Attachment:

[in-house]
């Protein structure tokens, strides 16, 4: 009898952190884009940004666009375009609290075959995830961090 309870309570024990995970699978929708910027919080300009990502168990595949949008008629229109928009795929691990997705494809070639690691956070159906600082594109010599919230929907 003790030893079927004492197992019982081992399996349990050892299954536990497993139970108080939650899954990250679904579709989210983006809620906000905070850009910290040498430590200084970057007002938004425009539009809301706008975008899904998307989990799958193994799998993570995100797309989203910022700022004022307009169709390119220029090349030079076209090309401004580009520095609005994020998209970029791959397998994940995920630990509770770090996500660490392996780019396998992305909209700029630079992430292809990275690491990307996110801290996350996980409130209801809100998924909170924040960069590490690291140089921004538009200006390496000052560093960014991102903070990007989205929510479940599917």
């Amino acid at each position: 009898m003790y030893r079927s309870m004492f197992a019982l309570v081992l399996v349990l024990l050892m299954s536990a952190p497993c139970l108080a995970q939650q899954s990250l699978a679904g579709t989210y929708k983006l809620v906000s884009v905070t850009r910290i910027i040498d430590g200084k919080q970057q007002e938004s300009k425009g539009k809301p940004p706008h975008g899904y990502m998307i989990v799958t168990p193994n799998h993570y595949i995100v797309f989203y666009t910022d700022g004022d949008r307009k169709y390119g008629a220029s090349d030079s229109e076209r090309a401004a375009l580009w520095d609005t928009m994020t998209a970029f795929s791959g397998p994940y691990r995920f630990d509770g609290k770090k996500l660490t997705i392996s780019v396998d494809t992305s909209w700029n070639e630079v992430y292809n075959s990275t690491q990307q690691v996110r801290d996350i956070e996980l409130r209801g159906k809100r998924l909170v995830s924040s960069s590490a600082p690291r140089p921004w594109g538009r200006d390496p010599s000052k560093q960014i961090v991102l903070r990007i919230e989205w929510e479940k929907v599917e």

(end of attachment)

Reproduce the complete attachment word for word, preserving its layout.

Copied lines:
[in-house]
């Protein structure tokens, strides 16, 4: 009898952190884009940004666009375009609290075959995830961090 309870309570024990995970699978929708910027919080300009990502168990595949949008008629229109928009795929691990997705494809070639690691956070159906600082594109010599919230929907 003790030893079927004492197992019982081992399996349990050892299954536990497993139970108080939650899954990250679904579709989210983006809620906000905070850009910290040498430590200084970057007002938004425009539009809301706008975008899904998307989990799958193994799998993570995100797309989203910022700022004022307009169709390119220029090349030079076209090309401004580009520095609005994020998209970029791959397998994940995920630990509770770090996500660490392996780019396998992305909209700029630079992430292809990275690491990307996110801290996350996980409130209801809100998924909170924040960069590490690291140089921004538009200006390496000052560093960014991102903070990007989205929510479940599917």
């Amino acid at each position: 009898m003790y030893r079927s309870m004492f197992a019982l309570v081992l399996v349990l024990l050892m299954s536990a952190p497993c139970l108080a995970q939650q899954s990250l699978a679904g579709t989210y929708k983006l809620v906000s884009v905070t850009r910290i910027i040498d430590g200084k919080q970057q007002e938004s300009k425009g539009k809301p940004p706008h975008g899904y990502m998307i989990v799958t168990p193994n799998h993570y595949i995100v797309f989203y666009t910022d700022g004022d949008r307009k169709y390119g008629a220029s090349d030079s229109e076209r090309a401004a375009l580009w520095d609005t928009m994020t998209a970029f795929s791959g397998p994940y691990r995920f630990d509770g609290k770090k996500l660490t997705i392996s780019v396998d494809t992305s909209w700029n070639e630079v992430y292809n075959s990275t690491q990307q690691v996110r801290d996350i956070e996980l409130r209801g159906k809100r998924l909170v995830s924040s960069s590490a600082p690291r140089p921004w594109g538009r200006d390496p010599s000052k560093q960014i961090v991102l903070r990007i919230e989205w929510e479940k929907v599917e």